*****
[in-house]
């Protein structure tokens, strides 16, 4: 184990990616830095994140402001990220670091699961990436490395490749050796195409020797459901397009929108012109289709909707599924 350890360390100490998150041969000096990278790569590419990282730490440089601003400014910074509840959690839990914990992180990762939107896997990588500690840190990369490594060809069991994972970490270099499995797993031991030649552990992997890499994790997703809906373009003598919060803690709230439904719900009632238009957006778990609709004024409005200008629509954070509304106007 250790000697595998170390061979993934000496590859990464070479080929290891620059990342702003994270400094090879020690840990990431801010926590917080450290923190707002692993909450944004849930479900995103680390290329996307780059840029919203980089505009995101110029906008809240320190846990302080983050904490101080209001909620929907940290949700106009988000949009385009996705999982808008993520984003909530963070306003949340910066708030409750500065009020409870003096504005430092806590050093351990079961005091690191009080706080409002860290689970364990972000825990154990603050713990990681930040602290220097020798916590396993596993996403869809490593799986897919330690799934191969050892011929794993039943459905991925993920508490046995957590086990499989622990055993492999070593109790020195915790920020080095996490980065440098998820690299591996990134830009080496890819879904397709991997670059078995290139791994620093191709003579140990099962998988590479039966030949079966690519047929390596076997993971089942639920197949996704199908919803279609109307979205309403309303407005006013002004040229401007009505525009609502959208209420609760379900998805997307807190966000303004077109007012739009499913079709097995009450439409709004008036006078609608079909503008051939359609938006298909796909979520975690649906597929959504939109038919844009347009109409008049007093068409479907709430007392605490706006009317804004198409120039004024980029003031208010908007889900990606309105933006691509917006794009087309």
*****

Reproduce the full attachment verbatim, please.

[in-house]
């Protein structure tokens, strides 16, 4: 184990990616830095994140402001990220670091699961990436490395490749050796195409020797459901397009929108012109289709909707599924 350890360390100490998150041969000096990278790569590419990282730490440089601003400014910074509840959690839990914990992180990762939107896997990588500690840190990369490594060809069991994972970490270099499995797993031991030649552990992997890499994790997703809906373009003598919060803690709230439904719900009632238009957006778990609709004024409005200008629509954070509304106007 250790000697595998170390061979993934000496590859990464070479080929290891620059990342702003994270400094090879020690840990990431801010926590917080450290923190707002692993909450944004849930479900995103680390290329996307780059840029919203980089505009995101110029906008809240320190846990302080983050904490101080209001909620929907940290949700106009988000949009385009996705999982808008993520984003909530963070306003949340910066708030409750500065009020409870003096504005430092806590050093351990079961005091690191009080706080409002860290689970364990972000825990154990603050713990990681930040602290220097020798916590396993596993996403869809490593799986897919330690799934191969050892011929794993039943459905991925993920508490046995957590086990499989622990055993492999070593109790020195915790920020080095996490980065440098998820690299591996990134830009080496890819879904397709991997670059078995290139791994620093191709003579140990099962998988590479039966030949079966690519047929390596076997993971089942639920197949996704199908919803279609109307979205309403309303407005006013002004040229401007009505525009609502959208209420609760379900998805997307807190966000303004077109007012739009499913079709097995009450439409709004008036006078609608079909503008051939359609938006298909796909979520975690649906597929959504939109038919844009347009109409008049007093068409479907709430007392605490706006009317804004198409120039004024980029003031208010908007889900990606309105933006691509917006794009087309």